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Reference to an Array in Perl

Perl References Optimized Part 2

Perl Course

Foreword: In this part of the series, we look at Perl Reference to an Array.

By: Chrysanthus Date Published: 10 Jul 2015


This is part 2 of my series, Perl References Optimized. In this part of the series, we look at Perl Reference to an Array. You should have read the previous part of the series before reaching here, as this is a continuation.

An Array Reference
A reference to a scalar or array or hash is a short piece of code (address) that refers to the scalar or array or hash respectively. A reference is held by a scalar variable independent of whether the value is a scalar, or array or hash. There are two common ways to create a reference to an array.

Creating a Reference with Backslash
The following code segment shows how to create a reference to an array with a backslash:

    @arr = ("one", "two", 3, 4);
    $aref = \@arr;

The first statement creates an array in the normal way. In the second statement the right operand is the array variable preceded by the backslash. The resulting right operand, which is a reference to an array, is assigned to a scalar variable. So the reference to an array is held by a scalar variable and not an array variable. A reference is just a short piece of code (address) that refers to a region in memory; an array with its elements occupy a region in memory. When dealing with a reference, you are more interested in the region occupied by a value (array) in memory than the variable that identifies the value.

Reference from Anonymous Array
Anonymous means, no name. The following code shows how to create a reference from an anonymous array:

    $aref = ["one", "two", 3, 4];

This array is the same array as the one above, but it has no name. It would occupy the same memory region as the one above. However, here, instead of arc brackets, you have square brackets. The square brackets return a reference to the array (region). This reference, which would be the same as the one above (@arr) is assigned to the scalar variable, $aref. The reference to a scalar, array or hash is held by a scalar variable.

In the previous reference situation, the name of the array is arr; however, here the array has no name. That is why you have one statement here and not two in order to create the reference.

Obtaining an Array from a Reference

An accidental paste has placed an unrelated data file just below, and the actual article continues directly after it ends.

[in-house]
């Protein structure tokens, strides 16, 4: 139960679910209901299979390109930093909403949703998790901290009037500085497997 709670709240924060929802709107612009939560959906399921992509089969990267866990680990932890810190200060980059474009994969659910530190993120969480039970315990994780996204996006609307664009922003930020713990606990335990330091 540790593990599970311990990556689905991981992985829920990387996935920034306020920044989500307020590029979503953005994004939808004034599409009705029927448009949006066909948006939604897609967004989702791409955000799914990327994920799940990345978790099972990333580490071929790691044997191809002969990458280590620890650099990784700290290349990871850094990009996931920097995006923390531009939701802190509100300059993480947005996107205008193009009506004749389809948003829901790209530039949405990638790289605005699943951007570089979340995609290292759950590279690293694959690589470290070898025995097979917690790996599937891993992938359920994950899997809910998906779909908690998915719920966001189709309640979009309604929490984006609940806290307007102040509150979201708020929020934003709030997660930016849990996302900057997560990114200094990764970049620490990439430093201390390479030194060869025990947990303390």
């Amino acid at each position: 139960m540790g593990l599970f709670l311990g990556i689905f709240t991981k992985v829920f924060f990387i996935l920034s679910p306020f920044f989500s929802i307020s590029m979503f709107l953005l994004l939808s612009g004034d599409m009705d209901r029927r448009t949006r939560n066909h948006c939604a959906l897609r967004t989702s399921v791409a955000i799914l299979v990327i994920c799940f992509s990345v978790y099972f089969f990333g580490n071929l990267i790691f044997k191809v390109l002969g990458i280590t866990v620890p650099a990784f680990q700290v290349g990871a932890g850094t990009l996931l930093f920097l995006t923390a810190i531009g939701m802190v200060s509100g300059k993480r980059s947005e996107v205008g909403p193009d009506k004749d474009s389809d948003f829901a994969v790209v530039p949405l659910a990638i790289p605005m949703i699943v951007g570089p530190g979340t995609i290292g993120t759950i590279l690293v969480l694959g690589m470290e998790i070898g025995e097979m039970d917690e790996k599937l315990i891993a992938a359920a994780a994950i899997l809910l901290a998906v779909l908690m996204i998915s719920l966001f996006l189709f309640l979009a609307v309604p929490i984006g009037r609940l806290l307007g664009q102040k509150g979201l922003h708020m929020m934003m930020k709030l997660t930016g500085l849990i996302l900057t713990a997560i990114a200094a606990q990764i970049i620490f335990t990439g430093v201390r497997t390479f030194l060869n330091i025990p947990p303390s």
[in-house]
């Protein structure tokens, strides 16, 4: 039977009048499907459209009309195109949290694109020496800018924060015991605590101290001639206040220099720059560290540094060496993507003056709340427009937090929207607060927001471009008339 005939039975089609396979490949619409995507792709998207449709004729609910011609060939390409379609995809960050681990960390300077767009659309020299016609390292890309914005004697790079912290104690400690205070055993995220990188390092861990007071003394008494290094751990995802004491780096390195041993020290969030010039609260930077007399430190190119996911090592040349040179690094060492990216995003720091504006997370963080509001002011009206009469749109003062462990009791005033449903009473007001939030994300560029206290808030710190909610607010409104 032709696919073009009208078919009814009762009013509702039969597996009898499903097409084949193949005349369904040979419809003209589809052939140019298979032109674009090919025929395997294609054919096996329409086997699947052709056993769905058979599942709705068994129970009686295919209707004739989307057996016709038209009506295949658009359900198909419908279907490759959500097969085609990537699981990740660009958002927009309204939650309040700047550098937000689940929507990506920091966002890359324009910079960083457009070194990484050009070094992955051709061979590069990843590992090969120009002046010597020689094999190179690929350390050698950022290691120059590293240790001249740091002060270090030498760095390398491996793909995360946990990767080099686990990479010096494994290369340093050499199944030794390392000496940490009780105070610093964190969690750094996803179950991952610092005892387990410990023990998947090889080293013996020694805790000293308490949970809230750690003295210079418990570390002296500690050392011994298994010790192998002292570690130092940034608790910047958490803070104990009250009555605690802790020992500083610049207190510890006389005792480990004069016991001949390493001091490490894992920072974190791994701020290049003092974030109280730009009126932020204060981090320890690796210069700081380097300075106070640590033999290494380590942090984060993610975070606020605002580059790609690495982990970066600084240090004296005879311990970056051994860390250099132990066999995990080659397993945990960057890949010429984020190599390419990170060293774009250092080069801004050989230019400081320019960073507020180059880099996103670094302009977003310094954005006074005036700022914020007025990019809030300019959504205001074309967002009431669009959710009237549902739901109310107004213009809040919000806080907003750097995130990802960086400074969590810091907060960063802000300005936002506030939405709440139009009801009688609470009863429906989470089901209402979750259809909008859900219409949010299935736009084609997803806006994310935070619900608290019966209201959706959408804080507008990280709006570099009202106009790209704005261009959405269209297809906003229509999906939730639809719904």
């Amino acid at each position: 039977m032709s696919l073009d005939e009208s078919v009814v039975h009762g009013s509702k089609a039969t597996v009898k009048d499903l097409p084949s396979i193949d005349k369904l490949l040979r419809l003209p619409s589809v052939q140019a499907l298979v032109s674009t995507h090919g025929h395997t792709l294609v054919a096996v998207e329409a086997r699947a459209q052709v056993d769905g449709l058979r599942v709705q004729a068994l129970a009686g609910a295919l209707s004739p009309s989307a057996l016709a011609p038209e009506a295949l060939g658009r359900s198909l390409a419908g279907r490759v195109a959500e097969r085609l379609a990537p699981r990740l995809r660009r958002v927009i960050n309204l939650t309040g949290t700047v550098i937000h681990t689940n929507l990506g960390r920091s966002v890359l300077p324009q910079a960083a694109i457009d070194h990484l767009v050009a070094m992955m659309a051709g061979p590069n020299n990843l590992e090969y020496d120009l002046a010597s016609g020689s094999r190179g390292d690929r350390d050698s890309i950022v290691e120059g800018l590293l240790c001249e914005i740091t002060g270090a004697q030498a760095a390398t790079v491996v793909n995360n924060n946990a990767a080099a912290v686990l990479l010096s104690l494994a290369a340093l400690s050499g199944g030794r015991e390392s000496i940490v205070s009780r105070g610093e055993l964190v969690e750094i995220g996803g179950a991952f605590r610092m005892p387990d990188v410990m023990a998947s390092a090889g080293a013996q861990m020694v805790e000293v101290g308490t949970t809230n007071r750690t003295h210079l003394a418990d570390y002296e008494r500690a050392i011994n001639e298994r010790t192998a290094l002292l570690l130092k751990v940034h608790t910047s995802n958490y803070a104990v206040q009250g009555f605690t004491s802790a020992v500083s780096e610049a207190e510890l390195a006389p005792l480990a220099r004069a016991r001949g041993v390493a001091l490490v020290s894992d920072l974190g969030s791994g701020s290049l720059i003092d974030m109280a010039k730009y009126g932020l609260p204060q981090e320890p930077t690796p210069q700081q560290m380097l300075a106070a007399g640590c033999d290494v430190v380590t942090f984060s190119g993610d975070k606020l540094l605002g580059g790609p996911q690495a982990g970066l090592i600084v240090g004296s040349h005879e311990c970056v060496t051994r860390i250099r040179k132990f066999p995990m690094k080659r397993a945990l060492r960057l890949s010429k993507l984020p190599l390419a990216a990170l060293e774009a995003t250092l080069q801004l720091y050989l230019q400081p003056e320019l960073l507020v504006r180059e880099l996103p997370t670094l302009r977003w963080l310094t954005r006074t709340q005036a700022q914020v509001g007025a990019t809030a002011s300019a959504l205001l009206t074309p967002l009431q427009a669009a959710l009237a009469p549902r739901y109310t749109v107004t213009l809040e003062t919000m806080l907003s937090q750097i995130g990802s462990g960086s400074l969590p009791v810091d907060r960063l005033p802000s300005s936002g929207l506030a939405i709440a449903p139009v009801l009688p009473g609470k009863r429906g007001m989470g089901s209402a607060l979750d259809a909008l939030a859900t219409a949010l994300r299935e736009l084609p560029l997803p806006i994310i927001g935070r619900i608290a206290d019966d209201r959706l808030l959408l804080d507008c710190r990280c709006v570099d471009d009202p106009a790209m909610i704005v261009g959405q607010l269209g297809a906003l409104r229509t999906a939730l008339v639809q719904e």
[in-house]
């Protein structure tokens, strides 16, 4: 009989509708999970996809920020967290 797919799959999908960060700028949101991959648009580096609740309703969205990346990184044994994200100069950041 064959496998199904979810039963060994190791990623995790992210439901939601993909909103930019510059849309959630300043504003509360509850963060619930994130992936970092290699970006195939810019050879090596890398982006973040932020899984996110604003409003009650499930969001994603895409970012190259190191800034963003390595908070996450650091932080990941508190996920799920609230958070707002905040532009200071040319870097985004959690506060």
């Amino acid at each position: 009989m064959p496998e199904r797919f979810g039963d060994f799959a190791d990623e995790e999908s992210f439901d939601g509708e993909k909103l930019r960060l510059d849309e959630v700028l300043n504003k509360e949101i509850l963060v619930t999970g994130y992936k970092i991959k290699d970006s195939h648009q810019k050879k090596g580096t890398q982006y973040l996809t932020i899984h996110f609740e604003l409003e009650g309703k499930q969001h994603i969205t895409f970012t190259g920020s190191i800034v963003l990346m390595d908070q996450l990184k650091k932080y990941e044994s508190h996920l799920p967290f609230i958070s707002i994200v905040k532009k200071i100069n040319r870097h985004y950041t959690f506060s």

One way to get the array from an array reference (scalar variable holding the reference) is to use the braces. For the above reference, you would type,


You begin with the array sign, @, since you are dealing with an array. This is followed by braces. Inside the braces, you have the scalar variable that holds the reference.

You usually do not use the array as a whole (as indicated above). You usually use an element from the array. For an array that has a name, if you want to use the array name to get an element, you would type something like,


where the name of the array (variable) is arr. When you have a reference to the array, you do a similar thing but with the braces as follows:


That is, you replace, arr with {$aref}.

Another way of accessing an array is also applicable when you want an element from the array (this is what you do most of the times). With this way, you do not start with the preceding scalar sign, $. You also omit the braces. However, you follow the array reference variable, with an arrow, -> (minus sign followed by greater than sign), as in the following example:


Now, @{$aref} can be abbreviated to @$aref without the braces, and similarly ${$aref}[2] can be abbreviated to $$aref[2]. However, $aref->[2] cannot be abbreviated by omitting ->, as $aref is holding a reference and aref is not the name of an array.

Read and try the following code, which illustrates the use of reference to an array:

use strict;

my @arr = ("one", "two", 3, 4);
my $aref = \@arr;
print $$aref[1] . "\n";

my $arref = ["one", "two", 3, 4];
print $arref->[3];

That is it for Perl Reference to an Array. We stop here and continue in the next part of the series.


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